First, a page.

MONTH OF THE BLOOD MOON

 

WHEN ITS TIME HAS ARRIVED,

THE PREY COMES TO THE HUNTER.

 

—PERSIAN PROVERB

 
 
Chapter
1
 

ATLANTA, GEORGIA

OCTOBER
9

8.44 P.M. EDT

 

J
ust before his throat was torn out by a husky teenage boy he had never seen before, the Reverend Pledger Lee Skeldon had been distracted from the task of his lifetime—wresting souls from the wiles of the devil and delivering them to the lamb of God—by the face of a quietly ecstatic, weeping girl in the crowd of mostly young people filling a carpeted space in front of the arena's temporary stage. Waiting, like all of the others, for the touch of the evangelist's hand and, perhaps, a personal message at this time of their rebirth in Christ Jesus.

Fifteen thousand souls. Dating couples, pensioners, drifters off the street, bus loads from tiny communities as far away as Arkansas or the hollows of Appalachia. Admission free.

The arena lights were purposely low. A follow spot channeled Pledger Lee's own presence. There still were streams of people in the aisles above him, coming down to the arena floor in response to his call. He looked up for a few moments, closed his eyes. He had poured himself out to them and now stood emptied to the naive, fevered emotions they returned to him. His pulses tingled. His heart quaked from their heat.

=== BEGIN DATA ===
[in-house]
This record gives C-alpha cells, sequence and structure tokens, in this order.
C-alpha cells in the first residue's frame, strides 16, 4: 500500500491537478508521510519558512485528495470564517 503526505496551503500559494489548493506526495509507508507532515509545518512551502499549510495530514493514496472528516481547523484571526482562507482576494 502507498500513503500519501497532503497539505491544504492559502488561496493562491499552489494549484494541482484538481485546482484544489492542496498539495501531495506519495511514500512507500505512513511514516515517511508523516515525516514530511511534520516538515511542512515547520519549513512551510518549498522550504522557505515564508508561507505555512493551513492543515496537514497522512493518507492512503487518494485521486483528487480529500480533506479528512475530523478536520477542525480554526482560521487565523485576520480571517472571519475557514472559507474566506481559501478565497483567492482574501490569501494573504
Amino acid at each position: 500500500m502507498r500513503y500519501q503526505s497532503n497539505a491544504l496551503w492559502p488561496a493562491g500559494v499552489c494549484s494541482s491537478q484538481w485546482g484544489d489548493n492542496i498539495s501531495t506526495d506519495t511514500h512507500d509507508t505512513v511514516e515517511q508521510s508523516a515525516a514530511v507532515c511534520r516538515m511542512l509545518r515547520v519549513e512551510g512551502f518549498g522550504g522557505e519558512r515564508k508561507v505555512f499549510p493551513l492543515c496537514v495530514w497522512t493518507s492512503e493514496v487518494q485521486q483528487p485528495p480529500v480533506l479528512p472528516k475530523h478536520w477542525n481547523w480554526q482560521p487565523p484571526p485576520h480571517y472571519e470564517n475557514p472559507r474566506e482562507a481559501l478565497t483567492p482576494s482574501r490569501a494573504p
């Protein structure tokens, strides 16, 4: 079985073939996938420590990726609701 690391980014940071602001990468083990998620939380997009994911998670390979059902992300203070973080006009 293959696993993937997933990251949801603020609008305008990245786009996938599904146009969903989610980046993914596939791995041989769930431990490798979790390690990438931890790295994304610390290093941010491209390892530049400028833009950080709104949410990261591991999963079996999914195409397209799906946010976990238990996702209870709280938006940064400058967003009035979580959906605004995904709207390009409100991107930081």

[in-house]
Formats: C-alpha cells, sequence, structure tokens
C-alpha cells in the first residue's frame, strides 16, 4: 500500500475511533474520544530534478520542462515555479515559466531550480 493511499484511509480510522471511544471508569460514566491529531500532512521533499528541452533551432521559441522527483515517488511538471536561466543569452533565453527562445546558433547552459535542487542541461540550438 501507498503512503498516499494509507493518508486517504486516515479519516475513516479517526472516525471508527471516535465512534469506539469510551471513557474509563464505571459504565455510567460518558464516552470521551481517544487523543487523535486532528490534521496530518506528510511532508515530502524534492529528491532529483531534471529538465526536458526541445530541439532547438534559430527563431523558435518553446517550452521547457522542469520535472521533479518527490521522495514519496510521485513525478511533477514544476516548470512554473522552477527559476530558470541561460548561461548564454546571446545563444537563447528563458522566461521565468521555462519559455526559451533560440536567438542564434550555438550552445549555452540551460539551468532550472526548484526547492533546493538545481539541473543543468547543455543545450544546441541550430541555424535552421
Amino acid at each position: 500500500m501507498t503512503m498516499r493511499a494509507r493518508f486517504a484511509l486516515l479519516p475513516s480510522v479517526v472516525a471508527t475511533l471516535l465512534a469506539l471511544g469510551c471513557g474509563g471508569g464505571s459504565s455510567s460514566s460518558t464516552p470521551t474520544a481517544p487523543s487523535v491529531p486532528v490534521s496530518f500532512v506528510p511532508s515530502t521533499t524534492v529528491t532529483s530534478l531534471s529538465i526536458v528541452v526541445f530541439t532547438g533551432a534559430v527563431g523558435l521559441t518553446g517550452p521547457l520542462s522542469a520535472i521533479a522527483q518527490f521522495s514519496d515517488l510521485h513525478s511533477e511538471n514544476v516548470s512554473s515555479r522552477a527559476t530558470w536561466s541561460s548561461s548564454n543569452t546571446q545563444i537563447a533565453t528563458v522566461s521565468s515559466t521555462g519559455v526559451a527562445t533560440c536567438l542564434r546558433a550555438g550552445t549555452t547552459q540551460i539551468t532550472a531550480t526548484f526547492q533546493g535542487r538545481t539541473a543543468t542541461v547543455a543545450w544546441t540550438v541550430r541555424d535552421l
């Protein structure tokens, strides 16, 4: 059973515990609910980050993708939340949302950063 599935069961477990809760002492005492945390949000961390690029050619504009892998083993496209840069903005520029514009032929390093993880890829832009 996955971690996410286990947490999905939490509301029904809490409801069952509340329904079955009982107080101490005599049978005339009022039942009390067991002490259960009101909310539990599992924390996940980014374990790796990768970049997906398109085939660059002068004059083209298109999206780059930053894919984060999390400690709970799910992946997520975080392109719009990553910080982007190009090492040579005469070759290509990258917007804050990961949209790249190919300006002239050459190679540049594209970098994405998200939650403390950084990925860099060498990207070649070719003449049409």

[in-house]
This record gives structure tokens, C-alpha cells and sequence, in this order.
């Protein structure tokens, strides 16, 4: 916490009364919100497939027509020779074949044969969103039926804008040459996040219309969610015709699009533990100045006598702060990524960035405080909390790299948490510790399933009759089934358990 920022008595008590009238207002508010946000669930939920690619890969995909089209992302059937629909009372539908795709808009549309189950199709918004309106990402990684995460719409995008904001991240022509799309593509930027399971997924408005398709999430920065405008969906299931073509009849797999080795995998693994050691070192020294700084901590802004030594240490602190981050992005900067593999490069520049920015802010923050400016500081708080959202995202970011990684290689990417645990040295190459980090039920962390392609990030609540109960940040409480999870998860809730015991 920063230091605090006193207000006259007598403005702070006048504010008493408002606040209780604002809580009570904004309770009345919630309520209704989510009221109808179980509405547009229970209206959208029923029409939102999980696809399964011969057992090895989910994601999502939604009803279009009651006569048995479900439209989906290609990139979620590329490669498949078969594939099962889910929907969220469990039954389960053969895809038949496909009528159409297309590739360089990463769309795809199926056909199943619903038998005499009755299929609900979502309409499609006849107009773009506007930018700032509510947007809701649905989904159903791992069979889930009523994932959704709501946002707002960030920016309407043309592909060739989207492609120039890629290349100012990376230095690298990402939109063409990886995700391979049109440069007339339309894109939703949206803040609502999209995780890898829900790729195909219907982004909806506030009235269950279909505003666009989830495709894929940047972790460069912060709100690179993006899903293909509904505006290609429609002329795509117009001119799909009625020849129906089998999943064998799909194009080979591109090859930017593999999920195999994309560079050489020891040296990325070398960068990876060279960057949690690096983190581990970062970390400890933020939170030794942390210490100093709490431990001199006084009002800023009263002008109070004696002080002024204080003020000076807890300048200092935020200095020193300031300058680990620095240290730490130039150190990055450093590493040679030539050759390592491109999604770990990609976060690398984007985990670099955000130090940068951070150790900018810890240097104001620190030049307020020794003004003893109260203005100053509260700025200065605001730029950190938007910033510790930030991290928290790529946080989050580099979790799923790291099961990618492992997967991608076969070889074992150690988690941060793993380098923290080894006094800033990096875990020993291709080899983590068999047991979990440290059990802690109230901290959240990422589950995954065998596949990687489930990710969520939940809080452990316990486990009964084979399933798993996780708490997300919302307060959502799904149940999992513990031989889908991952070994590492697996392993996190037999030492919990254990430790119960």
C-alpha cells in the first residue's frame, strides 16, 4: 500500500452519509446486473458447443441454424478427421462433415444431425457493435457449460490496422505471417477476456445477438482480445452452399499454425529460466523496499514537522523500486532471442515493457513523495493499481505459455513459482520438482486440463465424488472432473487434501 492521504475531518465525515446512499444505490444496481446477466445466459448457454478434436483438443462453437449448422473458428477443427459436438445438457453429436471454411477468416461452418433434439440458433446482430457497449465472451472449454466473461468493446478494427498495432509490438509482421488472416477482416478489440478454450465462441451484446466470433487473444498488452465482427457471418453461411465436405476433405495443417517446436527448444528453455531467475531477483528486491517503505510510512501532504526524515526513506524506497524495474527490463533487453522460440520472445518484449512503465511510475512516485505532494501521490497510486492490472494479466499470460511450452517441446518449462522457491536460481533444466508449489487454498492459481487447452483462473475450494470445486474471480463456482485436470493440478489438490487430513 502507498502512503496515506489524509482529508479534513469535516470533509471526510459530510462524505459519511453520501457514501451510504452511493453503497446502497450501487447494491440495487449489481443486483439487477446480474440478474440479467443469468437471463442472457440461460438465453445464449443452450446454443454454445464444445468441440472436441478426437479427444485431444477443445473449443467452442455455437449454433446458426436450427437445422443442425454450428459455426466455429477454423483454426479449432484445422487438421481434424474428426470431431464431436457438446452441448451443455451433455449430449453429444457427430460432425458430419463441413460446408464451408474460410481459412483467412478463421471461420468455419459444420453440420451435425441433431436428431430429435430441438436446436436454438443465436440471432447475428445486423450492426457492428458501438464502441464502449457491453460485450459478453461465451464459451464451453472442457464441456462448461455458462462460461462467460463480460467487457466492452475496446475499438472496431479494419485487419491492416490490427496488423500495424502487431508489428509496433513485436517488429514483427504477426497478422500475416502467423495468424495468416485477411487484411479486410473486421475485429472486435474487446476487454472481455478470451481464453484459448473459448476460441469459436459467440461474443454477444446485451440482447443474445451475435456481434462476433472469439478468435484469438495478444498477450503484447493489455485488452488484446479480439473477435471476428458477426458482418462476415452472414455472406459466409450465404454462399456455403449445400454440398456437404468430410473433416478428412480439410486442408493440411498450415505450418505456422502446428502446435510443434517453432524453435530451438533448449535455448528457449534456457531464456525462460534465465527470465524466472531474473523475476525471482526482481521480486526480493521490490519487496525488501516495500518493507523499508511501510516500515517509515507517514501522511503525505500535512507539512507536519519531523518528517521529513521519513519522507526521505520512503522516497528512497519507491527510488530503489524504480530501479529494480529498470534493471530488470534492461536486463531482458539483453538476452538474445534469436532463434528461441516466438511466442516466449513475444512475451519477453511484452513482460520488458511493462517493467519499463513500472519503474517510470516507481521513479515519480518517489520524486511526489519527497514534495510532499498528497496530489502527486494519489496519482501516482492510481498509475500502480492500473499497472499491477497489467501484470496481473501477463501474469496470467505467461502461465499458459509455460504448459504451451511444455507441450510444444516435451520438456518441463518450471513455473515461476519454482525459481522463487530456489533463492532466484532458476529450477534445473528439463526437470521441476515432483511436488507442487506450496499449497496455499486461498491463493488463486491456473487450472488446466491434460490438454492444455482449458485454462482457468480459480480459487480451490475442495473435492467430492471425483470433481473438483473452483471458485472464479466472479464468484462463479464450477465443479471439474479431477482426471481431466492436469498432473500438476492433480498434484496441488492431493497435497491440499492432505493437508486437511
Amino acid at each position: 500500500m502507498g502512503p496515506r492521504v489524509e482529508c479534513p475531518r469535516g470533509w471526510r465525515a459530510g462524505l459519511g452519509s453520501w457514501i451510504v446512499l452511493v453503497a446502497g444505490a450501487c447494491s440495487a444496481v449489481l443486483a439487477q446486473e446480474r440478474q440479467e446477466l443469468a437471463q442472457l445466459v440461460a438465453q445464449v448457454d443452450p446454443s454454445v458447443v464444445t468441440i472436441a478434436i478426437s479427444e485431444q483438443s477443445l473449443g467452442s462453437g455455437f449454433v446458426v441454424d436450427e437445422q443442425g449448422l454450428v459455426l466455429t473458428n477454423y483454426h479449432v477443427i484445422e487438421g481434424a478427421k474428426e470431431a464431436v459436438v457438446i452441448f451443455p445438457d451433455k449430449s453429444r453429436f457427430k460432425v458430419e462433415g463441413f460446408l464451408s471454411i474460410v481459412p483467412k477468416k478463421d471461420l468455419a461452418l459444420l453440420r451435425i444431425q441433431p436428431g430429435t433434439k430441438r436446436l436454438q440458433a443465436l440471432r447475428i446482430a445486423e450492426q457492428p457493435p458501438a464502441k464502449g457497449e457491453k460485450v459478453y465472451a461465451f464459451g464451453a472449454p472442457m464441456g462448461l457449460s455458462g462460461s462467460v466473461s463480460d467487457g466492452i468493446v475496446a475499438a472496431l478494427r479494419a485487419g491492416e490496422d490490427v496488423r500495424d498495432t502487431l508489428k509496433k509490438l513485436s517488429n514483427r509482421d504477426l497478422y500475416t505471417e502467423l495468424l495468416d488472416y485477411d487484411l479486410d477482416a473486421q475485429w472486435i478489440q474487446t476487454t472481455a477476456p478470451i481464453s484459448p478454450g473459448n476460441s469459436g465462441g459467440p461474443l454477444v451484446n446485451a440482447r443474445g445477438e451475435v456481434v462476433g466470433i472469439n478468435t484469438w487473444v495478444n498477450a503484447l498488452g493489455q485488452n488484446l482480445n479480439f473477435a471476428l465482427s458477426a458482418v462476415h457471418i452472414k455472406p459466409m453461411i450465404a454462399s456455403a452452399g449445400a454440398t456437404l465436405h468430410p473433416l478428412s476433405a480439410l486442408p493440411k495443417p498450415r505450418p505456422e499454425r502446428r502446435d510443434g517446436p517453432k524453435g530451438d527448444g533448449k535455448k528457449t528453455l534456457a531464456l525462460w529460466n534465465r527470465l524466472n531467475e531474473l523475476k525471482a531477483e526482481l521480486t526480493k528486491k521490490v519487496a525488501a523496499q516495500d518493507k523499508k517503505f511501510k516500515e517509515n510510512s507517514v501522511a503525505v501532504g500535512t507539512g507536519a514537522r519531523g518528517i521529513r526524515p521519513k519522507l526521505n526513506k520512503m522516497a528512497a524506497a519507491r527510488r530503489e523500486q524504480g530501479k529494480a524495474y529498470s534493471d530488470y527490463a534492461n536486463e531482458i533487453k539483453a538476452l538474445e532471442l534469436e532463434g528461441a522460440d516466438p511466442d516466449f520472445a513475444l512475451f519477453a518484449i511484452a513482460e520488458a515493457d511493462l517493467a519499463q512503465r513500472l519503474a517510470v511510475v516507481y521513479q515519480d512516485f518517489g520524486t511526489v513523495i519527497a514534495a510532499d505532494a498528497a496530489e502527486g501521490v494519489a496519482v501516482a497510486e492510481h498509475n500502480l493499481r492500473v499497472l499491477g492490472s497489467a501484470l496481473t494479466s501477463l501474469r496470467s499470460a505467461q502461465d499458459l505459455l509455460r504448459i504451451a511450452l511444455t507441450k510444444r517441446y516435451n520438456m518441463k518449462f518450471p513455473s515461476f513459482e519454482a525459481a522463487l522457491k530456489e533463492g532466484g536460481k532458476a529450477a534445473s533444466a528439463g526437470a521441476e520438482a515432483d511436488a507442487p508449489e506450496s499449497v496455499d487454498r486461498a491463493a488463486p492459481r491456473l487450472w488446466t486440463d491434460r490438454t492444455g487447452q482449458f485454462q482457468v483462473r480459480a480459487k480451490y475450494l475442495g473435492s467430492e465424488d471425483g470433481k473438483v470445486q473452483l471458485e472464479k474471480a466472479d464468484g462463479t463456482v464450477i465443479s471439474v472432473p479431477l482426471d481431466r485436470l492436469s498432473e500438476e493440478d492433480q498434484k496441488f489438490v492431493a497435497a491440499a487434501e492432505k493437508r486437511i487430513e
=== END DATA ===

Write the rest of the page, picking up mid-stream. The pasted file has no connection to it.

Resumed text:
When again he looked down and directly into the face of the girl, he was certain that he was seeing Pearl Lee, his youngest daughter.

That would have been a miracle to reckon with:
 
Pearl Lee had been lost to the family for more than two years. She had drowned while on a kayaking trip with other Teen-Lifers on North Georgia's Ocoee River. Six hours had passed before her body, wedged upside down by the gushing weight of the water and deep between boulders in a narrow chute of the river, could be recovered.

Pearl Lee was buried in the hilltop cemetery beside the Baptist church in Georgia's Blue Ridge country where Pledger, when he was little more than a child, had received his call to preach. Therefore her weeping appearance before him on this night, flesh and blood though she seemed to be, was an illusion, a trick of his wearied mind.

Pledger Lee was finishing a demanding schedule with this final meeting of his Christian Triumph Revival Crusade at Philips Arena, and he was exhausted. Yes—an illusion, an apparition produced by the sharp-edged grief he'd thought was also buried in the density of time behind him. Yet as he reached out to her, oblivious of the young man moving in close to him on his left side, another thought transfixed the evangelist: perhaps this was the work of the Evil One traditional theology identified as Satan, but whom Pledger Lee knew by another name.

The young man who attacked and killed the evangelist was Jimmy Nixon, sixteen, of Stone Mountain, Georgia. Lived there with his divorced mother, a travel agent, and two younger siblings. Jimmy was, as the subsequent police investigation made clear, known for his cheerful disposition and athletic ability. Didn't drink, didn't do drugs. He had never been much of a churchgoer, so it had been something of a surprise to his mom when Jimmy mentioned after dinner that he was going to drive downtown, alone, to take in a revival meeting.